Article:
North Atlantic Treaty Organisation (NATO) leaders yesterday spoke of how the alliance is adapting to the new challenges posed by AI, hypersonic missiles, disinformation and more as they met in London.

Speaking at the NATO Engages event, UK Defence Secretary Ben Wallace and other officials discussed the changing nature of warfare ahead of a NATO leaders’ summit in Watford today.

In a speech, Wallace said: “Today we face new challenges, and in keeping with our best traditions we must continue to adapt. Traditional warfare has changed. The threats are no longer only conventional. No longer only overt. Our adversaries are striking from the shadows.

“They are pursuing new tactics to divide and destabilise, exploiting new technologies to exacerbate the uncertainties of an uncertain world, and undermine our way of life.”

Wallace explained how NATO needs to innovate on both a national and an alliance-wide level, or run the risk of obsolescence as emerging technologies make defence more challenging.

He said: “NATO is now looking at the ways in which new and emerging technologies will continue to change the threat landscape, from hypersonic missiles, reducing our decision-making time in the face of an attack, to quantum computing, potentially rendering current encryption obsolete.

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“We must understand these challenges are what we face today and we must adapt accordingly. And we must constantly be on the hunt for the next great geopolitical disruptors, such as demographic shifts or climate change, or the next technological advancement that changes the game completely.

Citing the shift in Russia’s tactics, Wallace spoke of Russian Chief of the General Staff Valery Gerasimov describing how the rules of war have changed. Wallace added that social media, cyberspace and open societies had given adversaries unparalleled opportunities to achieve political and strategic goals.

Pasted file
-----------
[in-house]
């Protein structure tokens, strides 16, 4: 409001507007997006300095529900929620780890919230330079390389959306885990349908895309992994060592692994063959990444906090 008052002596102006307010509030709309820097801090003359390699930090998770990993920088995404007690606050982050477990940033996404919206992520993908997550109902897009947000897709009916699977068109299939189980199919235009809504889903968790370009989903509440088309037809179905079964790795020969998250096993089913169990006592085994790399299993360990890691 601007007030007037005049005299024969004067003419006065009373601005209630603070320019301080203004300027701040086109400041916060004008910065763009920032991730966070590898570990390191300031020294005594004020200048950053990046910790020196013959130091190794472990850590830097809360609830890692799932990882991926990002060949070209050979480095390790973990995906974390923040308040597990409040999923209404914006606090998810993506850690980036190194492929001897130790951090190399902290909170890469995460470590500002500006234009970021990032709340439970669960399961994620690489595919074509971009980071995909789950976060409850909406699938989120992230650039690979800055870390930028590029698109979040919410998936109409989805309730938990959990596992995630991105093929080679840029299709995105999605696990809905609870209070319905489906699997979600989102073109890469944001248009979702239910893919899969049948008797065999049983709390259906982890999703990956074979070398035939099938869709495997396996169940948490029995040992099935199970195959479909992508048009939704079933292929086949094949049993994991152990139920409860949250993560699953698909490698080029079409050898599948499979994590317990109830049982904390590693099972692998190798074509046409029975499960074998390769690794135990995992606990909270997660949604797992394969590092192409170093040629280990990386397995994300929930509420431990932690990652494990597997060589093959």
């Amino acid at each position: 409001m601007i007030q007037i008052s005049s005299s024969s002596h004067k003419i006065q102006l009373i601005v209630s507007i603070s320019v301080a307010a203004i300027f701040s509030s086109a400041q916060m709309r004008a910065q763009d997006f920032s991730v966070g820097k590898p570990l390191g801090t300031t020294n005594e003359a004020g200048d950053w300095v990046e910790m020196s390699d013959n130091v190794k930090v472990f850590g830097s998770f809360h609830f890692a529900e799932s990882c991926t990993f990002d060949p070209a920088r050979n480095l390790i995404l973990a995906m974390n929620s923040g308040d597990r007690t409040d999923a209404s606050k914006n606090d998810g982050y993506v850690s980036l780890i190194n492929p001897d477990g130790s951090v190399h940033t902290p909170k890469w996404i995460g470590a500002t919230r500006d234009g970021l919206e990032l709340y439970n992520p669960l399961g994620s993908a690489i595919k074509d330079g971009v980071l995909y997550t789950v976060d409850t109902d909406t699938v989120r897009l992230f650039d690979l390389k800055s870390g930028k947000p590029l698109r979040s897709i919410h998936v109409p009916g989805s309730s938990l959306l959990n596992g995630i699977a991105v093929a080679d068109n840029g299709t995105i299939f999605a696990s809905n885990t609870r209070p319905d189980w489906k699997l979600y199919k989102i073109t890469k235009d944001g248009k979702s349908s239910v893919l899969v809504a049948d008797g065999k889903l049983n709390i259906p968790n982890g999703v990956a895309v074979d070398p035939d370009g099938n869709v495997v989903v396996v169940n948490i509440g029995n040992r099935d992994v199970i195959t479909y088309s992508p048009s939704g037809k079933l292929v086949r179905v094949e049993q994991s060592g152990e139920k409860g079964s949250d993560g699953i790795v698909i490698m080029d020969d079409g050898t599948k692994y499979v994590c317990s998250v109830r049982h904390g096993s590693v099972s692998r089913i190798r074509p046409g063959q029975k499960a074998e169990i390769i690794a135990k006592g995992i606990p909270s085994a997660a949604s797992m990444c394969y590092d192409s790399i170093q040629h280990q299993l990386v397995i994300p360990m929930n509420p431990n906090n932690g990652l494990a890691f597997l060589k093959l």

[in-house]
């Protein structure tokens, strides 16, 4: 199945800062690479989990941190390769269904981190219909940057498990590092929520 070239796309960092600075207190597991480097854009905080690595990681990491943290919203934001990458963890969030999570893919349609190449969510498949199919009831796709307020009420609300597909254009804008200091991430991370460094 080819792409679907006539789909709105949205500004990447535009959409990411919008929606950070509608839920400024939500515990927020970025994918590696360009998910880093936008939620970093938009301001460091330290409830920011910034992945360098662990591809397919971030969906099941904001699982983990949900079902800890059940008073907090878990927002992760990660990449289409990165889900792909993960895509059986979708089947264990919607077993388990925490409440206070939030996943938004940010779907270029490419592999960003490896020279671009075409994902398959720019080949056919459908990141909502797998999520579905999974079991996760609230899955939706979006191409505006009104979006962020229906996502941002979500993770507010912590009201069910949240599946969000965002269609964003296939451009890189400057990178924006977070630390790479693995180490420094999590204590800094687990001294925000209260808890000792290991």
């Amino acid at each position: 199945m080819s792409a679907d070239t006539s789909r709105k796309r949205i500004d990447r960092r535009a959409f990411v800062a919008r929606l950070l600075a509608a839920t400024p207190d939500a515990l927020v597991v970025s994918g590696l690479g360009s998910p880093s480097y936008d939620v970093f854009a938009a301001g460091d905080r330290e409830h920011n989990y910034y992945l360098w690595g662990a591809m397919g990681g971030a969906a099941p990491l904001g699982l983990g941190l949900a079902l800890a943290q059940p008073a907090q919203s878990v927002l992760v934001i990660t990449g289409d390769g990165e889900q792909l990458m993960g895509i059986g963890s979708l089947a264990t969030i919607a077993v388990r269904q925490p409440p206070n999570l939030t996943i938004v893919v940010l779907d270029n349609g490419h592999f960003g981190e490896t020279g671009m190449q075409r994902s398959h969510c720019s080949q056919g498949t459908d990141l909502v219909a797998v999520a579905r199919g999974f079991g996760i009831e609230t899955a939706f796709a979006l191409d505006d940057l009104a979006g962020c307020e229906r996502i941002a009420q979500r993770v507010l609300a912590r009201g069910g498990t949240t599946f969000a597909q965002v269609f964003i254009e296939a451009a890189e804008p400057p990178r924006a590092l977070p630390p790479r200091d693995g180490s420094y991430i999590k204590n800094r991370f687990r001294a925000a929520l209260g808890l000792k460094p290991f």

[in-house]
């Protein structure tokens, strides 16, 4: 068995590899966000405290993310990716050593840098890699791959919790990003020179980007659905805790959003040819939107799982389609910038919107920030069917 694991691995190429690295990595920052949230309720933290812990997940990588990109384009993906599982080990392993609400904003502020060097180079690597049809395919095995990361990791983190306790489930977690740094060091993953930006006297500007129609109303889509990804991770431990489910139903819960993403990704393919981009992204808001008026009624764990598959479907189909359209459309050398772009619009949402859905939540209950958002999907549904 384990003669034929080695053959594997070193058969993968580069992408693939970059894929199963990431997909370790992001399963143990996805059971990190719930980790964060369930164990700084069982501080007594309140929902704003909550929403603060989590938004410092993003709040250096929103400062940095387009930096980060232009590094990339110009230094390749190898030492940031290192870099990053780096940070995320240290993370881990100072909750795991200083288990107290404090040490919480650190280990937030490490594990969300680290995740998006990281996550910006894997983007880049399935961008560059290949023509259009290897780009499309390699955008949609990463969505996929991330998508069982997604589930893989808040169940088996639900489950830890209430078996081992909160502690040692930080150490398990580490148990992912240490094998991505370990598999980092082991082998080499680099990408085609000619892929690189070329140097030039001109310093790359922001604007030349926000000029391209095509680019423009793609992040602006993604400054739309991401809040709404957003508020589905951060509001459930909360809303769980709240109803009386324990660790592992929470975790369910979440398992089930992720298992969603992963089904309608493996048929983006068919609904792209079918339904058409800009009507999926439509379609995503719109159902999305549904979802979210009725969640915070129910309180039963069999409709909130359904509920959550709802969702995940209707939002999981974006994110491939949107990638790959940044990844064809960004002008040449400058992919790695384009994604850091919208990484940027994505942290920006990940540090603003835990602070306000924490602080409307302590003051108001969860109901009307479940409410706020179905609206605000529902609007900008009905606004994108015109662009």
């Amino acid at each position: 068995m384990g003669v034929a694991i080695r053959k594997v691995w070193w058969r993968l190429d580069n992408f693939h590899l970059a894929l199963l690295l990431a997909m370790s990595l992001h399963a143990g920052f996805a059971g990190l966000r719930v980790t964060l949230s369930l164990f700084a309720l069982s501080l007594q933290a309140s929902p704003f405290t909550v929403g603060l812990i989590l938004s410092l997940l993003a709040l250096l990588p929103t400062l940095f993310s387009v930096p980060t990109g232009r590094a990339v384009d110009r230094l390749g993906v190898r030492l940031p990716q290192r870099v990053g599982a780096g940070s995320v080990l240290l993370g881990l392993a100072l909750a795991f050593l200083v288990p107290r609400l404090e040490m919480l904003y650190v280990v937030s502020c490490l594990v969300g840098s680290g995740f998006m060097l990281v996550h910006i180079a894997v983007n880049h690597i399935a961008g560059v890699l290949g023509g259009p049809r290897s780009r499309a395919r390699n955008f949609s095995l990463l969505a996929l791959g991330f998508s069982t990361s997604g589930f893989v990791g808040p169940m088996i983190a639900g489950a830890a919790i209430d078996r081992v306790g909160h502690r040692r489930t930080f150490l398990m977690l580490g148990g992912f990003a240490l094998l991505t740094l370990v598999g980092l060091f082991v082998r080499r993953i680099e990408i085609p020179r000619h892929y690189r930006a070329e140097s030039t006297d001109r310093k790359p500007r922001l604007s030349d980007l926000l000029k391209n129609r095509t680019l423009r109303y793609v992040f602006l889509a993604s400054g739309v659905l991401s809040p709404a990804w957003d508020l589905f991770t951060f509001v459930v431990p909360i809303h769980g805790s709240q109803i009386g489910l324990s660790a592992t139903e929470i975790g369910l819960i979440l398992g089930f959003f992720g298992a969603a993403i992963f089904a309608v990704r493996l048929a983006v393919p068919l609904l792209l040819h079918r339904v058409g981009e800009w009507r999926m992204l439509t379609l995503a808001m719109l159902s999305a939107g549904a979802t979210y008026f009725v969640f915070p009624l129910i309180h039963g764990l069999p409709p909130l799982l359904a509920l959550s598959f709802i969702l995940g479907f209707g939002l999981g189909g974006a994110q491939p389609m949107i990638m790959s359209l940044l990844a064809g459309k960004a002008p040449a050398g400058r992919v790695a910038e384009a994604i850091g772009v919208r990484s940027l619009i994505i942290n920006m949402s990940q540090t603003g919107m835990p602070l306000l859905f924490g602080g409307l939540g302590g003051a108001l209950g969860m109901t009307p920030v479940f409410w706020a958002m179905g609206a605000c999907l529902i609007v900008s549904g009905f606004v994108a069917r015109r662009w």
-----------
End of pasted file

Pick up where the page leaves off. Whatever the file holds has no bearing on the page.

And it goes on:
Wallace added: “The Gerasimov doctrine is here to stay. And hybrid warfare is our new reality. It is constant, and challenging to all our aims.”

These tactics, the defence secretary said, were familiar to Ukraine and Georgia, who are not NATO members but closely aligned with the alliance, and also closer to home in the UK. Wallace said: “It is happening here in Britain. Before taking up this post I was the UK’s Security Minister for over three years. I got to see into the shadows and see the daily attacks on our societies that many do not. Cyberattacks, disinformation, assassination, corruption. All prosecuted on our open and liberal societies.”

Describing how NATO has adapted to the different threats it faced in different eras, Wallace pointed out how the alliance adapted in response to the 9/11 attacks by invoking article 5, and again in 2014 with Russia’s illegal annexation of Crimea.

In response to emerging threats, Wallace said a ‘three-fold’ response is needed, pulling in investment, innovation and solidarity to maintain NATO’s strength.

He said that investment in both conventional forces and new capabilities is needed to keep NATO strong enough to maintain an effective deterrence. An important part of this, he added, would be that across Europe and Canada investment in defence is set to increase by around $400bn by 2024 as more allied countries get closer to the recommended defence spending of 2% of GDP.

He also said the UK was the first allied country to offer offensive cyber capabilities to NATO.

Wallace said that at today’s leaders’ summit in Watford, NATO would agree on a plan for the alliance to adapt to the threat of emerging technologies and the proliferation of cyber and space as warfighting domains.

Wallace told the audience: “I am pleased to say that when our leaders meet tomorrow, they will recognise the progress that NATO has made in adapting to these new challenges – agreeing a plan for NATO’s response to emerging and disruptive technologies; recognising two new operational domains in space and cyberspace; and developing plans to confront and deter hybrid tactics of the kind I have been speaking about.”

Steering clear of the public spats between world leaders about the priorities of NATO, Wallace closed his speech saying that ultimately NATO’s power is drawn from its ability to issue a collective response.

He said: “We must stand together, no side deals, no separate voices. Our adversaries strive for that division, they fund that division, and target that division. We will not let them succeed.”